It is in China's fundamental interests to contribute more to strengthening multilateralism "at this testing moment", when it seems to be on the brink of a trade war with the United States, said Prime Minister Lee Hsien Loong.
For if trade tensions erupt into a full-scale trade war, it could damage US-China ties and cause catastrophic consequences globally, he said yesterday at the Boao Forum for Asia, an annual meeting of top executives and leaders held on China's Hainan Island.
"China and the US have the most important bilateral relationship in the world," said Mr Lee, and a trade war would make it hard for both to cooperate in areas such as climate change, nuclear non-proliferation, regional security and denuclearisation of the Korean peninsula.
"None of these issues can be solved without the full participation of both countries. And if the disputes escalate and destabilise US-China relations, the consequences for the world could be catastrophic," he said.
In recent weeks, the US has threatened to impose tariffs on Chinese imports, in a bid to protect domestic industries and reduce the bilateral trade deficit. China responded by outlining a list of US imports that it intends to impose tariffs on.
US-China trade tensions have roiled global markets and stoked fears of an impending trade war.
TAKING THE STRATEGIC APPROACH
In international affairs, one of China's strengths has always been its ability to take a strategic, long-term view. It is in China's fundamental interests to contribute more to strengthening multilateralism, in keeping with its larger weight in the world.
PRIME MINISTER LEE HSIEN LOONG, on China's strengths.
FAR-REACHING EFFECTS OF TRADE WAR
These trade initiatives are important, but they will not compensate for the damage from a trade war, which will extend way beyond the economic loss that it will cause.
PM LEE, on multilateral initiatives such as the Comprehensive and Progressive Agreement for Trans-Pacific Partnership trade pact.
Mr Lee, who is on a five-day working visit to China and attending the forum for the first time, said he was confident that China would handle this challenge well, safeguard its interests and keep the global system open and inclusive.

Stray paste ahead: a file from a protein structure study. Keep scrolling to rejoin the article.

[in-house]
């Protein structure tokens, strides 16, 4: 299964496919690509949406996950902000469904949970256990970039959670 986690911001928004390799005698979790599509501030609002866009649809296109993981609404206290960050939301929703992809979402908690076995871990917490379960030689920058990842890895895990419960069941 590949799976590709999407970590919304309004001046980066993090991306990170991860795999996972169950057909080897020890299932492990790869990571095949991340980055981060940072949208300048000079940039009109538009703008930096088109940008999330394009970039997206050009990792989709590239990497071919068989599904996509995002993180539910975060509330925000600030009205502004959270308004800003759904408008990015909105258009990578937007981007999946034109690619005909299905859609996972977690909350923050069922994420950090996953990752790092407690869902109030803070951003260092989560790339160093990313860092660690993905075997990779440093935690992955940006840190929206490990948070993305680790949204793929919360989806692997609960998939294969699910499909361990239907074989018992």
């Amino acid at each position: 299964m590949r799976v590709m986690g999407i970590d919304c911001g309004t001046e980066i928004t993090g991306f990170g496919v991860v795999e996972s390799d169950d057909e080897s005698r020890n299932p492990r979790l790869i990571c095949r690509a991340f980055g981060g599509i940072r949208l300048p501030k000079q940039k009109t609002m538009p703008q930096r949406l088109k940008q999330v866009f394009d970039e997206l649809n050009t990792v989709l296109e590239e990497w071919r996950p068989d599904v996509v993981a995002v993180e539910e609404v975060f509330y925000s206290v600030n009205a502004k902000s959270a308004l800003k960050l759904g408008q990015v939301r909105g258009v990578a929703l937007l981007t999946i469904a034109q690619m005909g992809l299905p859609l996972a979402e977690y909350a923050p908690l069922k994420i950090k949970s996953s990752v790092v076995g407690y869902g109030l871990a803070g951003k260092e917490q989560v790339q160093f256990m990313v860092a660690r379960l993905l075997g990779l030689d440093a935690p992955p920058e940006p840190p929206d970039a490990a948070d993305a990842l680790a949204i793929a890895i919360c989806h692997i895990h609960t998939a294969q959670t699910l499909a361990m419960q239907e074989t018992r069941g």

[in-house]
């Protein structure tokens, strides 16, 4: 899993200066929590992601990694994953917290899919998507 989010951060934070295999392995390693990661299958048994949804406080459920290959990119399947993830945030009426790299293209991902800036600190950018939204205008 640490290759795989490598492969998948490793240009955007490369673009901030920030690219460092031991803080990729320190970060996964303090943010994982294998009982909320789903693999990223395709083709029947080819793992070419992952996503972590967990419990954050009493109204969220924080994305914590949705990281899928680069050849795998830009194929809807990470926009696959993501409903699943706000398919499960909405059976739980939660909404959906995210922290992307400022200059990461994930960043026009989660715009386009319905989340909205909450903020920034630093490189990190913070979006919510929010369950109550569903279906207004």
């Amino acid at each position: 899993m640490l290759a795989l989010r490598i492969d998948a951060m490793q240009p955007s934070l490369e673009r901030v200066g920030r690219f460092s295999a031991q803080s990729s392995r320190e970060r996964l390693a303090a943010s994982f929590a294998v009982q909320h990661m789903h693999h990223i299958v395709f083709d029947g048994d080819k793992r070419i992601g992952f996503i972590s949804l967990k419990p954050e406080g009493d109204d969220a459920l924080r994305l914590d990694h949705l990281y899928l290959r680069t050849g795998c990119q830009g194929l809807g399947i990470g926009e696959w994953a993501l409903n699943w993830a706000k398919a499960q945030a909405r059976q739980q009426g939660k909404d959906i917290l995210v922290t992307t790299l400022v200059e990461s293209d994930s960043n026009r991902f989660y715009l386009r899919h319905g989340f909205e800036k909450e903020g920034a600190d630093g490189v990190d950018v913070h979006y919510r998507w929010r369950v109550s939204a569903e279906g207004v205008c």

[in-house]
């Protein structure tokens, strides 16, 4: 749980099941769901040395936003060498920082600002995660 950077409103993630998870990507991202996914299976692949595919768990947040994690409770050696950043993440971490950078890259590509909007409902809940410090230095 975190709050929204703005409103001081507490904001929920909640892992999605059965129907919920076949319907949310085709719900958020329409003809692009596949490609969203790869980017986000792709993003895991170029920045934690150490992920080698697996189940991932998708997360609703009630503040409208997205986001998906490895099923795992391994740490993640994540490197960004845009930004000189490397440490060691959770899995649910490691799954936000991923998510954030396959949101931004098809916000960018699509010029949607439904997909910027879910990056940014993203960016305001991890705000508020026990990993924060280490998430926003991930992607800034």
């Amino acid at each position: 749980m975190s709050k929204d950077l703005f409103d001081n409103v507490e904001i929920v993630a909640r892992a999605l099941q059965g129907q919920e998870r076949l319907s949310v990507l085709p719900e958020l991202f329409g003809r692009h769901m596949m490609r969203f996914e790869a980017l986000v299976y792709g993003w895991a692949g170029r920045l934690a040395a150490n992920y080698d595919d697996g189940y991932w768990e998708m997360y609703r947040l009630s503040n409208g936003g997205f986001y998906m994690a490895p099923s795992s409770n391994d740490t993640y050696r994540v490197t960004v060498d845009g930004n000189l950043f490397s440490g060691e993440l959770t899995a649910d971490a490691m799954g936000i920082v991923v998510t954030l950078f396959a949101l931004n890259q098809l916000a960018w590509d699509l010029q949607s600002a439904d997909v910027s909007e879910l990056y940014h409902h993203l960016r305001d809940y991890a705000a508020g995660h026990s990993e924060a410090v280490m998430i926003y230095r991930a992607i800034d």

"In international affairs, one of China's strengths has always been its ability to take a strategic, long-term view. It is in China's fundamental interests to contribute more to strengthening multilateralism, in keeping with its larger weight in the world," Mr Lee said at the opening of the forum.
He added that while there would always be competition between major powers, it made "all the dif-ference whether competition takes place within a framework of interdependence and generally accepted rules of the game".
"Because what is ultimately at stake is war and peace, the security and stability of the world," he said.
China's response to the US' announcement of unilateral tariffs has been careful and calibrated, but Mr Lee said the world is hoping that both parties would be able to work out an accommodation and head off further escalation before tariffs are implemented.
He said Singapore does not think imposing unilateral tariffs is the correct solution. Such measures do not abide by World Trade Organisation (WTO) rules, he said, adding that trade disputes should be resolved within the WTO framework.
Economists have pointed out that the focus on the bilateral trade imbalance between the US and China is misplaced, he said, adding that what matters was not bilateral trade balances with specific partners, but a country's overall trade balance with the world.
Mr Lee was among world leaders who delivered an impassioned defence of the global trading order at the event billed as China's answer to the World Economic Forum in Davos, Switzerland. He left for Shanghai yesterday for the last leg of his visit.
Yesterday, Mr Lee also called on China to liberalise its markets further and contribute more to the multilateral trading system, in line with its larger role in the global economy. Only if countries remained open and connected to one another, holding on to the multilateral WTO system as a basis for trade, would Asia's dynamism be sustained, he said.
It was reassuring that most Asia-Pacific countries remained committed to multilateral trade, he added, pointing to the Comprehensive and Progressive Agreement for Trans-Pacific Partnership trade pact, and negotiations for the Regional Comprehensive Economic Partnership.
"These trade initiatives are important, but they will not compensate for the damage from a trade war, which will extend way beyond the economic loss that it will cause," said Mr Lee.